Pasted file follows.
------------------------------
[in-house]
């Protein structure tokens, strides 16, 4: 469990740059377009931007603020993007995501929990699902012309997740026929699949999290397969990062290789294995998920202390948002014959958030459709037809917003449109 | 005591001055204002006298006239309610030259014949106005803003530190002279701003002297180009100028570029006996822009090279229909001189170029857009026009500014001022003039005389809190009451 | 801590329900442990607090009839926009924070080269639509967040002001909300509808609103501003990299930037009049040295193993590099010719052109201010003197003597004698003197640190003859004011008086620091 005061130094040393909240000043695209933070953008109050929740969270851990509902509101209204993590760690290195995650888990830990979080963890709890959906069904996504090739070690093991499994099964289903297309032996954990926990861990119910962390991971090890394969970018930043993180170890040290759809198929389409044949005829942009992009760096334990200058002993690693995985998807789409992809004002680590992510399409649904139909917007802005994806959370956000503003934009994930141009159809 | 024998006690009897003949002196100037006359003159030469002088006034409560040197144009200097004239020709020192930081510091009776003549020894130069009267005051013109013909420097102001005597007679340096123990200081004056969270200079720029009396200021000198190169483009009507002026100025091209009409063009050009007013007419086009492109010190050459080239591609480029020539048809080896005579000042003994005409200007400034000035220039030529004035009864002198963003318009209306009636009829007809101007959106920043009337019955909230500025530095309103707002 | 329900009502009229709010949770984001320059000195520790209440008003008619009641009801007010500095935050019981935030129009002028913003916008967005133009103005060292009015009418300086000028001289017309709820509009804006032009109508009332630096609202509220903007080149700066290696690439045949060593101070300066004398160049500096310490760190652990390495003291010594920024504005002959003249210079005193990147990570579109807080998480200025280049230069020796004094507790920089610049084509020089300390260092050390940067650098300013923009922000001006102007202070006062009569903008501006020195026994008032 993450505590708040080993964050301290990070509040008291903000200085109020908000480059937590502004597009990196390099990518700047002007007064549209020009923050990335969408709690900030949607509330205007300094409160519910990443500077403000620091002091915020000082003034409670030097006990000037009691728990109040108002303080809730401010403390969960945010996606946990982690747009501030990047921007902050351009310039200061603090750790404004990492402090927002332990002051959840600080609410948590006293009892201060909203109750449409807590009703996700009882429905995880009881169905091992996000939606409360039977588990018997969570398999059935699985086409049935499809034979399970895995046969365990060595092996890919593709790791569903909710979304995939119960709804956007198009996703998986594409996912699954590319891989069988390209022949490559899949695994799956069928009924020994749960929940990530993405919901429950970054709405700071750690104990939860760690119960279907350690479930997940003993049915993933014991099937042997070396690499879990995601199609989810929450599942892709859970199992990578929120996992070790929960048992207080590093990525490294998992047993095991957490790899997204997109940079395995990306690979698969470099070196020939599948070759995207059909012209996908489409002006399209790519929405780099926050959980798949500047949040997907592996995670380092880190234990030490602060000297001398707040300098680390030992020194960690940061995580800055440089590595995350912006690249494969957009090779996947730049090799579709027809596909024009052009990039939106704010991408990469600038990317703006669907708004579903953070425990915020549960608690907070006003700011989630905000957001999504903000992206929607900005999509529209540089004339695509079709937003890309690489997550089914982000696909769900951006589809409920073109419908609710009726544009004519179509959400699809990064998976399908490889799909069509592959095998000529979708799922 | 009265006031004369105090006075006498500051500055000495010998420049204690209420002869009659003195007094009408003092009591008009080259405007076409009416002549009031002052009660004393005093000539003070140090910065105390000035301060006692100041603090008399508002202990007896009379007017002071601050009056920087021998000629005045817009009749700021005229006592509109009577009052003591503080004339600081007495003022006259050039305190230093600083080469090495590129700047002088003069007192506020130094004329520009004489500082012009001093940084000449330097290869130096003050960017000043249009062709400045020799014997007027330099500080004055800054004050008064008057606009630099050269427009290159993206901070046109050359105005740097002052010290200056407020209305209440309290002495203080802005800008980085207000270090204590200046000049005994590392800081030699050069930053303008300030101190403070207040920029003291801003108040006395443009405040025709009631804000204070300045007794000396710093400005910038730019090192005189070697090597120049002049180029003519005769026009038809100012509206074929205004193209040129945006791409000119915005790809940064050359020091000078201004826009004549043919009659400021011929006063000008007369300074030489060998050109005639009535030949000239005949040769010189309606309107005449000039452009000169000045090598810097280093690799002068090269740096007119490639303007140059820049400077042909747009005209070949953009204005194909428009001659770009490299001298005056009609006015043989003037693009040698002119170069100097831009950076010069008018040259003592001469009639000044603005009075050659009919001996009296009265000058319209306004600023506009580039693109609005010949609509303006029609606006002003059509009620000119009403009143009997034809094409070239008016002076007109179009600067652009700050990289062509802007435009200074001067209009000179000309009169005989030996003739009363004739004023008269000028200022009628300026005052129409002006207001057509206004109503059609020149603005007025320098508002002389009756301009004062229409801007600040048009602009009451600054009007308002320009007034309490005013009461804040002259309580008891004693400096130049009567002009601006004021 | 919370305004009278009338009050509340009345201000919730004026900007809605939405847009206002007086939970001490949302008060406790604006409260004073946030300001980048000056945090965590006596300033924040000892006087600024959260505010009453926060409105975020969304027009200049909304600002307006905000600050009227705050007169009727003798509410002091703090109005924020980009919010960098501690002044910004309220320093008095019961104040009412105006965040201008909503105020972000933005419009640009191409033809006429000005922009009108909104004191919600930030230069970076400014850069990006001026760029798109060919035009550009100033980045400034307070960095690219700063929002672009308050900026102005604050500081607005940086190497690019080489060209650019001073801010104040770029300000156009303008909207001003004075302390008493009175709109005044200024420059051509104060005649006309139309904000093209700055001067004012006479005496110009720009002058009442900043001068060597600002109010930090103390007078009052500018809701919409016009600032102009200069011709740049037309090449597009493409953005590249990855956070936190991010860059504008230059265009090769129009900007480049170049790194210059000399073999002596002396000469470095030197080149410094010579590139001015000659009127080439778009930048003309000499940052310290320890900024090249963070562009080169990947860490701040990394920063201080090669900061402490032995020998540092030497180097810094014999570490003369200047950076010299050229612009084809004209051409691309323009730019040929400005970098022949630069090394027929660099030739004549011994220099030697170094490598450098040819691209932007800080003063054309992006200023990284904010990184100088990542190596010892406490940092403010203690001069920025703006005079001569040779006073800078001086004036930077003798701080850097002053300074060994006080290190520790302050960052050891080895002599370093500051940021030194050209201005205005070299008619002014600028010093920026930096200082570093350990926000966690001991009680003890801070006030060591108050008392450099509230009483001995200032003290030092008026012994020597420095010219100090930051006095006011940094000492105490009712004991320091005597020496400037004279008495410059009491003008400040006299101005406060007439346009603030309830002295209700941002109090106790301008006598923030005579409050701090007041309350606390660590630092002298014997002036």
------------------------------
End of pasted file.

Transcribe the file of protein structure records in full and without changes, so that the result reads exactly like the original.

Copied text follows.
[in-house]
């Protein structure tokens, strides 16, 4: 469990740059377009931007603020993007995501929990699902012309997740026929699949999290397969990062290789294995998920202390948002014959958030459709037809917003449109 | 005591001055204002006298006239309610030259014949106005803003530190002279701003002297180009100028570029006996822009090279229909001189170029857009026009500014001022003039005389809190009451 | 801590329900442990607090009839926009924070080269639509967040002001909300509808609103501003990299930037009049040295193993590099010719052109201010003197003597004698003197640190003859004011008086620091 005061130094040393909240000043695209933070953008109050929740969270851990509902509101209204993590760690290195995650888990830990979080963890709890959906069904996504090739070690093991499994099964289903297309032996954990926990861990119910962390991971090890394969970018930043993180170890040290759809198929389409044949005829942009992009760096334990200058002993690693995985998807789409992809004002680590992510399409649904139909917007802005994806959370956000503003934009994930141009159809 | 024998006690009897003949002196100037006359003159030469002088006034409560040197144009200097004239020709020192930081510091009776003549020894130069009267005051013109013909420097102001005597007679340096123990200081004056969270200079720029009396200021000198190169483009009507002026100025091209009409063009050009007013007419086009492109010190050459080239591609480029020539048809080896005579000042003994005409200007400034000035220039030529004035009864002198963003318009209306009636009829007809101007959106920043009337019955909230500025530095309103707002 | 329900009502009229709010949770984001320059000195520790209440008003008619009641009801007010500095935050019981935030129009002028913003916008967005133009103005060292009015009418300086000028001289017309709820509009804006032009109508009332630096609202509220903007080149700066290696690439045949060593101070300066004398160049500096310490760190652990390495003291010594920024504005002959003249210079005193990147990570579109807080998480200025280049230069020796004094507790920089610049084509020089300390260092050390940067650098300013923009922000001006102007202070006062009569903008501006020195026994008032 993450505590708040080993964050301290990070509040008291903000200085109020908000480059937590502004597009990196390099990518700047002007007064549209020009923050990335969408709690900030949607509330205007300094409160519910990443500077403000620091002091915020000082003034409670030097006990000037009691728990109040108002303080809730401010403390969960945010996606946990982690747009501030990047921007902050351009310039200061603090750790404004990492402090927002332990002051959840600080609410948590006293009892201060909203109750449409807590009703996700009882429905995880009881169905091992996000939606409360039977588990018997969570398999059935699985086409049935499809034979399970895995046969365990060595092996890919593709790791569903909710979304995939119960709804956007198009996703998986594409996912699954590319891989069988390209022949490559899949695994799956069928009924020994749960929940990530993405919901429950970054709405700071750690104990939860760690119960279907350690479930997940003993049915993933014991099937042997070396690499879990995601199609989810929450599942892709859970199992990578929120996992070790929960048992207080590093990525490294998992047993095991957490790899997204997109940079395995990306690979698969470099070196020939599948070759995207059909012209996908489409002006399209790519929405780099926050959980798949500047949040997907592996995670380092880190234990030490602060000297001398707040300098680390030992020194960690940061995580800055440089590595995350912006690249494969957009090779996947730049090799579709027809596909024009052009990039939106704010991408990469600038990317703006669907708004579903953070425990915020549960608690907070006003700011989630905000957001999504903000992206929607900005999509529209540089004339695509079709937003890309690489997550089914982000696909769900951006589809409920073109419908609710009726544009004519179509959400699809990064998976399908490889799909069509592959095998000529979708799922 | 009265006031004369105090006075006498500051500055000495010998420049204690209420002869009659003195007094009408003092009591008009080259405007076409009416002549009031002052009660004393005093000539003070140090910065105390000035301060006692100041603090008399508002202990007896009379007017002071601050009056920087021998000629005045817009009749700021005229006592509109009577009052003591503080004339600081007495003022006259050039305190230093600083080469090495590129700047002088003069007192506020130094004329520009004489500082012009001093940084000449330097290869130096003050960017000043249009062709400045020799014997007027330099500080004055800054004050008064008057606009630099050269427009290159993206901070046109050359105005740097002052010290200056407020209305209440309290002495203080802005800008980085207000270090204590200046000049005994590392800081030699050069930053303008300030101190403070207040920029003291801003108040006395443009405040025709009631804000204070300045007794000396710093400005910038730019090192005189070697090597120049002049180029003519005769026009038809100012509206074929205004193209040129945006791409000119915005790809940064050359020091000078201004826009004549043919009659400021011929006063000008007369300074030489060998050109005639009535030949000239005949040769010189309606309107005449000039452009000169000045090598810097280093690799002068090269740096007119490639303007140059820049400077042909747009005209070949953009204005194909428009001659770009490299001298005056009609006015043989003037693009040698002119170069100097831009950076010069008018040259003592001469009639000044603005009075050659009919001996009296009265000058319209306004600023506009580039693109609005010949609509303006029609606006002003059509009620000119009403009143009997034809094409070239008016002076007109179009600067652009700050990289062509802007435009200074001067209009000179000309009169005989030996003739009363004739004023008269000028200022009628300026005052129409002006207001057509206004109503059609020149603005007025320098508002002389009756301009004062229409801007600040048009602009009451600054009007308002320009007034309490005013009461804040002259309580008891004693400096130049009567002009601006004021 | 919370305004009278009338009050509340009345201000919730004026900007809605939405847009206002007086939970001490949302008060406790604006409260004073946030300001980048000056945090965590006596300033924040000892006087600024959260505010009453926060409105975020969304027009200049909304600002307006905000600050009227705050007169009727003798509410002091703090109005924020980009919010960098501690002044910004309220320093008095019961104040009412105006965040201008909503105020972000933005419009640009191409033809006429000005922009009108909104004191919600930030230069970076400014850069990006001026760029798109060919035009550009100033980045400034307070960095690219700063929002672009308050900026102005604050500081607005940086190497690019080489060209650019001073801010104040770029300000156009303008909207001003004075302390008493009175709109005044200024420059051509104060005649006309139309904000093209700055001067004012006479005496110009720009002058009442900043001068060597600002109010930090103390007078009052500018809701919409016009600032102009200069011709740049037309090449597009493409953005590249990855956070936190991010860059504008230059265009090769129009900007480049170049790194210059000399073999002596002396000469470095030197080149410094010579590139001015000659009127080439778009930048003309000499940052310290320890900024090249963070562009080169990947860490701040990394920063201080090669900061402490032995020998540092030497180097810094014999570490003369200047950076010299050229612009084809004209051409691309323009730019040929400005970098022949630069090394027929660099030739004549011994220099030697170094490598450098040819691209932007800080003063054309992006200023990284904010990184100088990542190596010892406490940092403010203690001069920025703006005079001569040779006073800078001086004036930077003798701080850097002053300074060994006080290190520790302050960052050891080895002599370093500051940021030194050209201005205005070299008619002014600028010093920026930096200082570093350990926000966690001991009680003890801070006030060591108050008392450099509230009483001995200032003290030092008026012994020597420095010219100090930051006095006011940094000492105490009712004991320091005597020496400037004279008495410059009491003008400040006299101005406060007439346009603030309830002295209700941002109090106790301008006598923030005579409050701090007041309350606390660590630092002298014997002036």